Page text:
Driving home took three hours and I realized how much the visit had drained me. Nothing like a visit to a prison to understand how debilitating (as opposed to rehabilitating) life in prison must be for the inmates.
The program that connected us allows selected inmates to express themselves creatively. Many of them keep journals. Others write short stories. One is working on a novel. My pen pal writes essays, stories, and plays. One of his pieces made it into a book called Scrolls from a Forgotten World: Prisoners’ Writings and Reflections. His play was produced a couple of years back and a segment of it aired on CNN.
Sometimes I edit his work, mostly not. For one thing, he is improving with practice. For another, his work is authentic and from the heart. You can’t teach that, but you can inadvertently stifle it, and that I never want to do.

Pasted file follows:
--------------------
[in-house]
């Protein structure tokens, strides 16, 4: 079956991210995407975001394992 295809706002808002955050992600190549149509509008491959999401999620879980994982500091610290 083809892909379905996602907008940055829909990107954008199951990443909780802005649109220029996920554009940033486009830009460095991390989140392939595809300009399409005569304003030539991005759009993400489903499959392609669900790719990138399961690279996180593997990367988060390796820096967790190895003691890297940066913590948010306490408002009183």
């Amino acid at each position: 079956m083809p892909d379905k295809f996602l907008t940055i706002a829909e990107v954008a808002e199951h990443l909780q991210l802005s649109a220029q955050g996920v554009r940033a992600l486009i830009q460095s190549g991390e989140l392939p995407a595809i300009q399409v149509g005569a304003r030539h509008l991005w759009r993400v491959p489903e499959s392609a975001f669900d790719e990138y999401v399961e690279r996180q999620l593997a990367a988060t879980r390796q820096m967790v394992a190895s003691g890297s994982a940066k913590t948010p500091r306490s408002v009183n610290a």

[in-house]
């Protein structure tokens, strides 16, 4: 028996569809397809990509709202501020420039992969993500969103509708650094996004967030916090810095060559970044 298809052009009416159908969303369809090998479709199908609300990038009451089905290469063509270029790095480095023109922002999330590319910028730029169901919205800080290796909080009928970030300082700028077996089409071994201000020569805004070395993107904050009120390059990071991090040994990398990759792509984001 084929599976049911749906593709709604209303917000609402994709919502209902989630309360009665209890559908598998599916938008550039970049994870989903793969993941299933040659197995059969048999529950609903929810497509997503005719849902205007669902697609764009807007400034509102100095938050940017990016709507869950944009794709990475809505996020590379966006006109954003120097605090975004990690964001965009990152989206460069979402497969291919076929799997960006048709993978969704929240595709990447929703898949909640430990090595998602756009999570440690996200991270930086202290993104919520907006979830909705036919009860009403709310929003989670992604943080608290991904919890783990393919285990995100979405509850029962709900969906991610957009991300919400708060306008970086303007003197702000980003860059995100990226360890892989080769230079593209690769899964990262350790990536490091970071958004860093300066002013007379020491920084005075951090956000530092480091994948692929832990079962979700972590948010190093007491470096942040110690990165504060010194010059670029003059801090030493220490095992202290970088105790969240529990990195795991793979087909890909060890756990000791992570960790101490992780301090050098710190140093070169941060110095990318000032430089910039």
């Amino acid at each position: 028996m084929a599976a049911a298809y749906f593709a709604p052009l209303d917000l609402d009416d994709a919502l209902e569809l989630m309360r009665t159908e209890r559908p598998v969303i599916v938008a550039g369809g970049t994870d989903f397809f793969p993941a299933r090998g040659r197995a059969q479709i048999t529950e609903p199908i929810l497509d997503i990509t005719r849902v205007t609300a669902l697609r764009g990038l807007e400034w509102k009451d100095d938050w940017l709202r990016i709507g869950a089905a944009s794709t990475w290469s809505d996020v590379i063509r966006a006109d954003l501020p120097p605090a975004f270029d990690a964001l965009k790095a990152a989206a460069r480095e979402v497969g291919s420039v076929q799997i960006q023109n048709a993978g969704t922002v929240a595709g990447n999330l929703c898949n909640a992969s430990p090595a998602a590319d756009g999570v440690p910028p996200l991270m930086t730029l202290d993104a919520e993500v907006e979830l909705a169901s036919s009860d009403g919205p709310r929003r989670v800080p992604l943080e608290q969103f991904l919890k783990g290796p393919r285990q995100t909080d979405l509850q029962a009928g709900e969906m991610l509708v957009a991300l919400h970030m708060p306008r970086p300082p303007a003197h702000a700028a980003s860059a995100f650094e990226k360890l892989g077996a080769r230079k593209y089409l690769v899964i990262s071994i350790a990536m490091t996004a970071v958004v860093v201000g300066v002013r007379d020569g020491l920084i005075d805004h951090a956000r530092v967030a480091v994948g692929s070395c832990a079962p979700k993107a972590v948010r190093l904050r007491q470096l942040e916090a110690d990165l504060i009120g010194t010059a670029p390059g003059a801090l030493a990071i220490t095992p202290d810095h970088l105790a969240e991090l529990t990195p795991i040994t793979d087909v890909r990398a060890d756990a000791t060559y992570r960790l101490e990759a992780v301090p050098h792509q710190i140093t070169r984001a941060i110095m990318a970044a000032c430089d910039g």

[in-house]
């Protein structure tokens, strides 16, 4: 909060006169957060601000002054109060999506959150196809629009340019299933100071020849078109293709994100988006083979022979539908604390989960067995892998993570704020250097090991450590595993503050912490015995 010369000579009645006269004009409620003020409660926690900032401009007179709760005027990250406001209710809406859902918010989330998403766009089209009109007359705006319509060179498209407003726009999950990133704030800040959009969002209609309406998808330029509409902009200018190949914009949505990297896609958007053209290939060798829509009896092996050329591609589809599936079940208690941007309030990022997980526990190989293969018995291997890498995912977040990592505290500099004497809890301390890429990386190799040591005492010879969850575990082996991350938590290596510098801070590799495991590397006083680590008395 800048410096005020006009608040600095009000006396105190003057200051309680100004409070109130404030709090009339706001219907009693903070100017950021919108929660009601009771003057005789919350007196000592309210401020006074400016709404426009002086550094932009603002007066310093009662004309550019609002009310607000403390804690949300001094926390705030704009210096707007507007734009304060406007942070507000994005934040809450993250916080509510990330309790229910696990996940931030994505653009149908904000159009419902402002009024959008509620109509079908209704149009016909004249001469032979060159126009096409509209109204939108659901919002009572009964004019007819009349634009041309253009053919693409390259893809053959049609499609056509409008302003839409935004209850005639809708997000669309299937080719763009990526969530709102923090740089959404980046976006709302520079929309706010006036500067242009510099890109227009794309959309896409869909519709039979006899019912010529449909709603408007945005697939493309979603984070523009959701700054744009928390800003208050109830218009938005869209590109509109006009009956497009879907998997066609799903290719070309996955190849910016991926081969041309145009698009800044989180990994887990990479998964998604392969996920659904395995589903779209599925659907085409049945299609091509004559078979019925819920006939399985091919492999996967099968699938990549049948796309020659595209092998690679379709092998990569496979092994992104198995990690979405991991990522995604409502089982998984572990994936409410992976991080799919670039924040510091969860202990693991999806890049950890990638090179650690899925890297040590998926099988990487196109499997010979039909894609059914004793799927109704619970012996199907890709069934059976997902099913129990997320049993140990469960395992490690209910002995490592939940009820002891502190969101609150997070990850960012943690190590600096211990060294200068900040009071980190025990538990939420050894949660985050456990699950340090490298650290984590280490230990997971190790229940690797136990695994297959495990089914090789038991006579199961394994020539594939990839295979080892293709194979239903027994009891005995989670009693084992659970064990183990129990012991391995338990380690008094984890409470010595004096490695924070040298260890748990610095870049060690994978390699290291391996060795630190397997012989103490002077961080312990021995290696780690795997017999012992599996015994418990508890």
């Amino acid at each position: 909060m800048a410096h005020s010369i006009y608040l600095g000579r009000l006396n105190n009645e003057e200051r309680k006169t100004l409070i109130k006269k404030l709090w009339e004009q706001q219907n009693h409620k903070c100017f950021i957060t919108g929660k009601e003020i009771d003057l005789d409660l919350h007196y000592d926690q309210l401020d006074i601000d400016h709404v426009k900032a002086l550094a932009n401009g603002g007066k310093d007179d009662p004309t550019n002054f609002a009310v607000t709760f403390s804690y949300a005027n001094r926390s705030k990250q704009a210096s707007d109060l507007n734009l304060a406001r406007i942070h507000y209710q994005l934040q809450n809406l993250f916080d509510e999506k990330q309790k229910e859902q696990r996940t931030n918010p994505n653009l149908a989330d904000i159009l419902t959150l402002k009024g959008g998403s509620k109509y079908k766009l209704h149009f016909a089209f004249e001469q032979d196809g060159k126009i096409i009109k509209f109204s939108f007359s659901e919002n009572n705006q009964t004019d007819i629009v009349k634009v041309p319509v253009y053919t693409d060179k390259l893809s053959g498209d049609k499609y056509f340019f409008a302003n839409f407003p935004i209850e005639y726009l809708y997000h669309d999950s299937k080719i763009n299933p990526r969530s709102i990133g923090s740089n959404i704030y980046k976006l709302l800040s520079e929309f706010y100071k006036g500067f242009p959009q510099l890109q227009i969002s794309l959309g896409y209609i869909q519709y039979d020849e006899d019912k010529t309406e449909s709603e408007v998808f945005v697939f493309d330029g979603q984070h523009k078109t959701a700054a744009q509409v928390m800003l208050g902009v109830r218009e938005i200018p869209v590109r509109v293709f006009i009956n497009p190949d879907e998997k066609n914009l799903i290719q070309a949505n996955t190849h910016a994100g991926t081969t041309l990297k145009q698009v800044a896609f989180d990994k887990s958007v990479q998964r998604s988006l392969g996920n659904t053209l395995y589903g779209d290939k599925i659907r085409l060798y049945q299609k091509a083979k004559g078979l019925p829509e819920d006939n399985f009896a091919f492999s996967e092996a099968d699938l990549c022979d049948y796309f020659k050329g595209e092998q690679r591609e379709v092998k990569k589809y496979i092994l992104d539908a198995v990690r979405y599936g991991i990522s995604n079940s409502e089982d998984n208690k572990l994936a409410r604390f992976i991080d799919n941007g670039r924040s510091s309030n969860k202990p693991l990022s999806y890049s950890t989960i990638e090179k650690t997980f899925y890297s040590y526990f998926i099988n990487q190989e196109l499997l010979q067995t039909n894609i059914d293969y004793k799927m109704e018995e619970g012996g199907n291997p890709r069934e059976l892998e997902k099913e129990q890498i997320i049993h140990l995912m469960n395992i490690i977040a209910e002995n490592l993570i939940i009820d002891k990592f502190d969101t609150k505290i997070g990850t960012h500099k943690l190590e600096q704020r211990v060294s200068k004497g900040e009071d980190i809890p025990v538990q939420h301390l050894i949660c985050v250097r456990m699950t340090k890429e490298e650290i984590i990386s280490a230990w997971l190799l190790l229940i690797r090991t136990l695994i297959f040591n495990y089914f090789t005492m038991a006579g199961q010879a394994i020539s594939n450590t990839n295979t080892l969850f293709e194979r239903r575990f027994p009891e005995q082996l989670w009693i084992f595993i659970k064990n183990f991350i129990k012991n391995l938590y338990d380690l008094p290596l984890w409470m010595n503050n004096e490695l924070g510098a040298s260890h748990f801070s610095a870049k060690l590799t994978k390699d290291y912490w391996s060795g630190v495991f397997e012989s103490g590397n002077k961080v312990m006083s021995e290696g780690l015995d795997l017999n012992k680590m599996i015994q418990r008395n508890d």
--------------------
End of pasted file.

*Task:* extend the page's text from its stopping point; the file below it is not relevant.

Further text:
He takes great pride in his acquaintance with a “real” author. He claims it’s enhanced his status. All I know is I’ve sent him all my books and he’s gotten them all into the prison library. I can’t tell you how much I love that.
There are rules of engagement, limits imposed by the program, by the logistics of his situation, and by my determination not to promise more than I can deliver. Sometimes all I can do is listen. Mostly, I have to believe that’s as helpful as anything else.
We had a fallow period last year. Like most everyone else, we were both accosted by feelings of despair. I came off my sister’s death and went almost directly into COVID lockdown. In my pen pal’s case, lockdown was that much more onerous. Prisons have been hotspots for virus outbreaks. Visitors were restricted and prisoners lived with the very real danger of living in close quarters within an aging structure with questionable ventilation. Our correspondence faltered.
We’re back to communicating. He has a new play he’s excited to send me. I have a book I want to send him. The prison now allows for paid emails, which he says is what most of the inmates use. I suggested we use email for “emergencies” and stick to letters the rest of the time. They allow for a more personal kind of interaction. The more he writes, the better writer he becomes. I only hope the more I write to him, the better human I become.